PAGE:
Trees of North America- A guide to field identification-a Golden Field Guide from St. Martin's Press © 2002 By C. Frank Brockman p.32

The Encyclopedia of North American Trees by Sam Benvie. Firefly Books Ltd.,2000 Buffalo, NY © 2000 Sam Benvie p.174

Diseases of Trees and Shrubs, 2nd edition, by Wayne A. Sinclair and Howard H. Lyon,  © 2005 Cornell University, Cornell University Press, p. 26, 290

Herbal, The Essential Guide to Herbs for Living, by Deni Brown, © 2001 Pavilion Books, an imprint of Anova Books Company LTD. 10 Southcombe Steet, London W13 0RA.  2001 Edition published by Metro Books. Text © 2001 Deni Brown p. 208, 211

USDA, NRCS. 2011. The PLANTS Database (<>, 22 August 2011). National Plant Data Team, Greensboro, NC 27401-4901

Corey, Jennifer H.. 1992. Pinus palustris.  In: Fire Effects Information System, [Online]. U.S. Department of Agriculture, Forest Service, Rocky Mountain Research Station, Fire Sciences Laboratory (Producer). Available: [2011, August 22].

Owsley, Mike, 2011. Plant fact sheet for longleaf pine. (Pinus palustris Mill.). USDA-Natural Resources Conservation Service, Jimmy Carter PMC Americus, Georgia 31719.

Map courtesy USDA NRCS PLANTS Database
Longleaf Pine,
Pinus palustris Mill.                       
Common names: Longstraw pine, Southern Yellow pine, Longleaf Yellow pine, Swamp pine, Georgia Pine

State List: AL, AR, FL, GA, LA, MS, NC, SC, TX, VA

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Pinus palustris
Mill. is a native conifer found in the southeastern United States.  Living between 400 and 500 years, Longleaf pine grows up to 120 feet tall and 2.5 feet in diameter.  A rapid grower, it is common for this species to be 40 feet tall in only 20 years.  Like most pines, the first few years are spent in a grass stage where it develops a deep and extensive root system.  This is a fire adaptation which gives the tree an ability to sprout from the root collar when top killed. Longleaf pine derives it's name from the 6 to 18 inch long drooping needles.  They are bright green, flexible and grow in tufts at branch ends.  The number of individual needles bundled together varies between 3 in most of it's range, and 5 in the Gulf area; although sometimes bundles of 2 are found as well.
The large colorful pine cones are pendulant, meaning they hang down from the branches.  Cones are 6 to 10 inches long, have no prickles on the scales and take 2 years to mature.  As pictured to the left, they are warm, rich, brown with tinges of rusty orange.  Enclosed inside are brown, winged seeds, which are the largest of any southern pine.  A stand out characteristic of this native tree are it's distinct and large terminal buds.  These new growth shoots, or candles, are creamy yellow to white, sometimes 3 inches or more in length, and have a soft, scale-like appearance.  They are not very conspicuous as they are surrounded by a thick tuft of needles, and even then, they are really only visible on the lower branches of younger trees at eye level up to 15 feet or so. Trunks are tall, straight and largely branch free.  Wide spreading, thick, sometimes twisted branches support an irregular, open crown. The bark is grayish brown to reddish brown and broken into irregular, somewhat flaky plates. It is the largest of the native southern pines.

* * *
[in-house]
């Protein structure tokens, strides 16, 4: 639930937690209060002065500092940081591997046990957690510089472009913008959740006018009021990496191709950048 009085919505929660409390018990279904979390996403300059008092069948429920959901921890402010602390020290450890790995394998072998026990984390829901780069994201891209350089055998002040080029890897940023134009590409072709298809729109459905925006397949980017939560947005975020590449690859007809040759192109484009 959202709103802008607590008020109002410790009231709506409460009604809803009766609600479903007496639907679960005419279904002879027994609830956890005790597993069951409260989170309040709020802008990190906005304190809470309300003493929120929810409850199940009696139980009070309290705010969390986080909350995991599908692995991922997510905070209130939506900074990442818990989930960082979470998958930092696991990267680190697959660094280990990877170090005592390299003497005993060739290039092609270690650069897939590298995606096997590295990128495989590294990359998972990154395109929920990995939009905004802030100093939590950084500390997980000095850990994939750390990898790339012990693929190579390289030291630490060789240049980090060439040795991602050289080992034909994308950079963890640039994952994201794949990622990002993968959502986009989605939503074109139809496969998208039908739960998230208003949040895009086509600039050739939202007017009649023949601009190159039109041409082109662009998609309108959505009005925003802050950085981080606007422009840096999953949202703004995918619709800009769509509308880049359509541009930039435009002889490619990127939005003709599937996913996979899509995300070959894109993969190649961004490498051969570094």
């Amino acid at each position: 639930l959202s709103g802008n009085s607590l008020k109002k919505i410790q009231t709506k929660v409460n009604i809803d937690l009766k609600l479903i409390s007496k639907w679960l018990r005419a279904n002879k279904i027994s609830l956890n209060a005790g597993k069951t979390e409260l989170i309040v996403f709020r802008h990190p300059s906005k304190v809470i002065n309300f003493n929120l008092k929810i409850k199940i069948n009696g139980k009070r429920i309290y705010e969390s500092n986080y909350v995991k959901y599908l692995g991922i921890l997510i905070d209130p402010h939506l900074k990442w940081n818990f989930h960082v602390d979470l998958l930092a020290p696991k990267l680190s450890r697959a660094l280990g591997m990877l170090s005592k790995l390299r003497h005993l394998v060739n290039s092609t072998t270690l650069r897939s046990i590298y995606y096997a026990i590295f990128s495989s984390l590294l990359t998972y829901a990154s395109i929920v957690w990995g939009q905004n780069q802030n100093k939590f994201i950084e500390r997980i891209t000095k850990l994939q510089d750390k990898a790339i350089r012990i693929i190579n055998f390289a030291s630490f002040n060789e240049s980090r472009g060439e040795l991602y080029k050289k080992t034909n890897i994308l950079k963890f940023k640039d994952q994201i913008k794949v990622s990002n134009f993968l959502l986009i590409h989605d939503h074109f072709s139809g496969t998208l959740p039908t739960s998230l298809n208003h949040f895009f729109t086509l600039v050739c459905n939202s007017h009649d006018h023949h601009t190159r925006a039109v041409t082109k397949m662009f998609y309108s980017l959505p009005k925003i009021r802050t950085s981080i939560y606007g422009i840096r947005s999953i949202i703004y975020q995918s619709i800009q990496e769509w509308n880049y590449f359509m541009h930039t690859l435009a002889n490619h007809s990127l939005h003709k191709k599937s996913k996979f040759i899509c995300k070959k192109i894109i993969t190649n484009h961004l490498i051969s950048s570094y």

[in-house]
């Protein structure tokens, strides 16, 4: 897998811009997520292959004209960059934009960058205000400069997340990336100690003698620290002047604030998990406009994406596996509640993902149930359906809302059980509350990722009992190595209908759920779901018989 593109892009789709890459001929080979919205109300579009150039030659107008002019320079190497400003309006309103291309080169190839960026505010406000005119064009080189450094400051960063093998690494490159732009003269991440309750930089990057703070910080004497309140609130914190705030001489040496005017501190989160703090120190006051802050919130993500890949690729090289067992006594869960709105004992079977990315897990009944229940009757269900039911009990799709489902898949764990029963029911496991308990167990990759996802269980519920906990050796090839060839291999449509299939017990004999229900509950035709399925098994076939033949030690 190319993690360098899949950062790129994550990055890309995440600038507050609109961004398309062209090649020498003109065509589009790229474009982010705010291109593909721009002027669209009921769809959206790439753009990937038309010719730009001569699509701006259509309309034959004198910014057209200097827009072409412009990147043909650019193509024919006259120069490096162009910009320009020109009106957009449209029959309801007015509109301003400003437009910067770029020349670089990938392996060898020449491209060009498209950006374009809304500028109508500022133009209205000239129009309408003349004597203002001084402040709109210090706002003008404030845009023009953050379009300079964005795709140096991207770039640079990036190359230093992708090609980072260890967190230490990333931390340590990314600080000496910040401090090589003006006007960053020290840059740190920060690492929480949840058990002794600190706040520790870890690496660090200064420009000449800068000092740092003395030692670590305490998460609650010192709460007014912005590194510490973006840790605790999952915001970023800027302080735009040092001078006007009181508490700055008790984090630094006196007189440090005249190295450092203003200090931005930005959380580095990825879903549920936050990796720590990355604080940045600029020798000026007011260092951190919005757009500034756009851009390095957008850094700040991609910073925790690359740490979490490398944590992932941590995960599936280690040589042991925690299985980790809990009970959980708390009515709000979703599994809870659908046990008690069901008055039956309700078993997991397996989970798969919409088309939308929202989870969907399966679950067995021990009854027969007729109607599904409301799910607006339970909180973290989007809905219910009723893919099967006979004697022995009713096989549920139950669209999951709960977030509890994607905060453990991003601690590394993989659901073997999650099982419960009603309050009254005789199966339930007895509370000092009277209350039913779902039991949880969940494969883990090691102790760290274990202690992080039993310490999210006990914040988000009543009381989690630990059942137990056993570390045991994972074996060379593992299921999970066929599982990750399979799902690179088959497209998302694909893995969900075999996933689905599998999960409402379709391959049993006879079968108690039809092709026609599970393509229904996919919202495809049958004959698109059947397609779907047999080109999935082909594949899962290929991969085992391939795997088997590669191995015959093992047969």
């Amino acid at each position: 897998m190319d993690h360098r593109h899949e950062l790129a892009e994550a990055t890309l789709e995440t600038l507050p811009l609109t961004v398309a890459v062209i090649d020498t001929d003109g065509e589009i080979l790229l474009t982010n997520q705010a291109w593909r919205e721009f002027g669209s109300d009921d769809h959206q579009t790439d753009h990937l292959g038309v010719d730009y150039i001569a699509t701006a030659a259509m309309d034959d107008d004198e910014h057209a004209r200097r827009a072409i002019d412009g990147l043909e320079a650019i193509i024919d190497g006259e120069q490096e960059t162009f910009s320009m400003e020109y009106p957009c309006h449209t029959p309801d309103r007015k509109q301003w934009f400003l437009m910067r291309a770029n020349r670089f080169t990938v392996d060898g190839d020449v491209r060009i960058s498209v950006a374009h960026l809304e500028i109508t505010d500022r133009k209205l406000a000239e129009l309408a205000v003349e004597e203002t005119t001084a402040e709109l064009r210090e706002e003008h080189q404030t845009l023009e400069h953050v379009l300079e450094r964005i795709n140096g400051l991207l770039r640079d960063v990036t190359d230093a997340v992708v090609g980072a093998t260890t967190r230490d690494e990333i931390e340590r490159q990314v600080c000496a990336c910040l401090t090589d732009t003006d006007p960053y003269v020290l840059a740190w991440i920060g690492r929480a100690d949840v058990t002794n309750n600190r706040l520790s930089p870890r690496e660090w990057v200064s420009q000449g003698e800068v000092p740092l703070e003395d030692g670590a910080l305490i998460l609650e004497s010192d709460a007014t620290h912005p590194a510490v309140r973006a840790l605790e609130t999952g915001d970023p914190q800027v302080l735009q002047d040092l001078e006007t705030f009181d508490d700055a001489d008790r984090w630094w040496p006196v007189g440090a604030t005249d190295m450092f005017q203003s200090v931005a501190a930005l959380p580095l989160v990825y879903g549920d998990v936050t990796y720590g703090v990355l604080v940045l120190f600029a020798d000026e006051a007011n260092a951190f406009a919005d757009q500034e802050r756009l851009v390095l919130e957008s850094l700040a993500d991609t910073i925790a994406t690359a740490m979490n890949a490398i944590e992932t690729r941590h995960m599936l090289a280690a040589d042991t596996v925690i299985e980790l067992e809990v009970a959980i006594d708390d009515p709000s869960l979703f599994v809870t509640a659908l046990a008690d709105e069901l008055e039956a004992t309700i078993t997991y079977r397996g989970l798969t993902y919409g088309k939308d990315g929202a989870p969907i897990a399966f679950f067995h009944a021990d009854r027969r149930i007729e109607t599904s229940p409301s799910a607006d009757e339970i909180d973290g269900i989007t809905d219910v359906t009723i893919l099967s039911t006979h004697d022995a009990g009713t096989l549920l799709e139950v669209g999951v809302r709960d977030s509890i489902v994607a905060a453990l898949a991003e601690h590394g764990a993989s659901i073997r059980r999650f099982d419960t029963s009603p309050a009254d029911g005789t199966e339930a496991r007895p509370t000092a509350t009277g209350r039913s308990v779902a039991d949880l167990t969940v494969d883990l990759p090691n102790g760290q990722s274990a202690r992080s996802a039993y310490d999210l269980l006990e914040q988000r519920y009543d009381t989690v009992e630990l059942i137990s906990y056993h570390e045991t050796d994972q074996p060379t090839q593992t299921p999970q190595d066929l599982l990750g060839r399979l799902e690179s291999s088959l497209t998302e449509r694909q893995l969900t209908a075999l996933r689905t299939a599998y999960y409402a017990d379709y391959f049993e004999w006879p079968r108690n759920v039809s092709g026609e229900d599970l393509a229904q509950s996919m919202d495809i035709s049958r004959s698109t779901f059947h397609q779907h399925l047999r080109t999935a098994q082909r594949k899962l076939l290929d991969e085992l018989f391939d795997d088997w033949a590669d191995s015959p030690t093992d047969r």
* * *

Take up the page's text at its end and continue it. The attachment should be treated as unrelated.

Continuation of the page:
Preferred sites of Longleaf pine have a soil pH between 6.0-7.0.  It grows best on well drained, infertile soils of medium to coarse texture below 600 feet in elevation. As with most other fast growing, tall trees, P. Palustris is shade intolerant and commonly occupies forest edges, clearings and areas with a canopy opening. In most stands, they tend to grow with some distance between individual trees, which allows for light needs and branch space.  The climate needs to be warm, wet, with high humidity and 250 frost free days.  Annual rainfall requirements are between 40 and 60 inches.  Despite these environmental needs, Longleaf pine is frost hardy and can tolerate temperatures down to -3
°F.  It is a water loving native tree and draws moderately on available ground moisture, but it is also moderately drought tolerant.